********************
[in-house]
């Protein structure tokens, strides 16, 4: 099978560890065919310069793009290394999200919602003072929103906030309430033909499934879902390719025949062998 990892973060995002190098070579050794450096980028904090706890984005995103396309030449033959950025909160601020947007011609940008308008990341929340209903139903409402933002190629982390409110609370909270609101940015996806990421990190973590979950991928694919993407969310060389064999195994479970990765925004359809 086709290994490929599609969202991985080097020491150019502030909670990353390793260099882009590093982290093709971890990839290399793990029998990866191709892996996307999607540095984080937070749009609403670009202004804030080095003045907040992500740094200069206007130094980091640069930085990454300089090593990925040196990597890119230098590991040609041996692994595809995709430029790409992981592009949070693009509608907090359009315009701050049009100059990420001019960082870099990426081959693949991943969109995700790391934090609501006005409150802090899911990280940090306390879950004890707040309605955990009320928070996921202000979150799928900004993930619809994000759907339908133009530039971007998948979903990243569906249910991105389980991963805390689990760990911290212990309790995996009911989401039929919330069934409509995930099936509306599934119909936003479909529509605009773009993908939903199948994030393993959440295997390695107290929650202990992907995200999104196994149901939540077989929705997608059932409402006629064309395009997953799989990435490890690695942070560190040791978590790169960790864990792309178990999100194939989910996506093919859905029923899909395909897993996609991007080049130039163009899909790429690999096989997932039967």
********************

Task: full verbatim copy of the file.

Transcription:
[in-house]
């Protein structure tokens, strides 16, 4: 099978560890065919310069793009290394999200919602003072929103906030309430033909499934879902390719025949062998 990892973060995002190098070579050794450096980028904090706890984005995103396309030449033959950025909160601020947007011609940008308008990341929340209903139903409402933002190629982390409110609370909270609101940015996806990421990190973590979950991928694919993407969310060389064999195994479970990765925004359809 086709290994490929599609969202991985080097020491150019502030909670990353390793260099882009590093982290093709971890990839290399793990029998990866191709892996996307999607540095984080937070749009609403670009202004804030080095003045907040992500740094200069206007130094980091640069930085990454300089090593990925040196990597890119230098590991040609041996692994595809995709430029790409992981592009949070693009509608907090359009315009701050049009100059990420001019960082870099990426081959693949991943969109995700790391934090609501006005409150802090899911990280940090306390879950004890707040309605955990009320928070996921202000979150799928900004993930619809994000759907339908133009530039971007998948979903990243569906249910991105389980991963805390689990760990911290212990309790995996009911989401039929919330069934409509995930099936509306599934119909936003479909529509605009773009993908939903199948994030393993959440295997390695107290929650202990992907995200999104196994149901939540077989929705997608059932409402006629064309395009997953799989990435490890690695942070560190040791978590790169960790864990792309178990999100194939989910996506093919859905029923899909395909897993996609991007080049130039163009899909790429690999096989997932039967």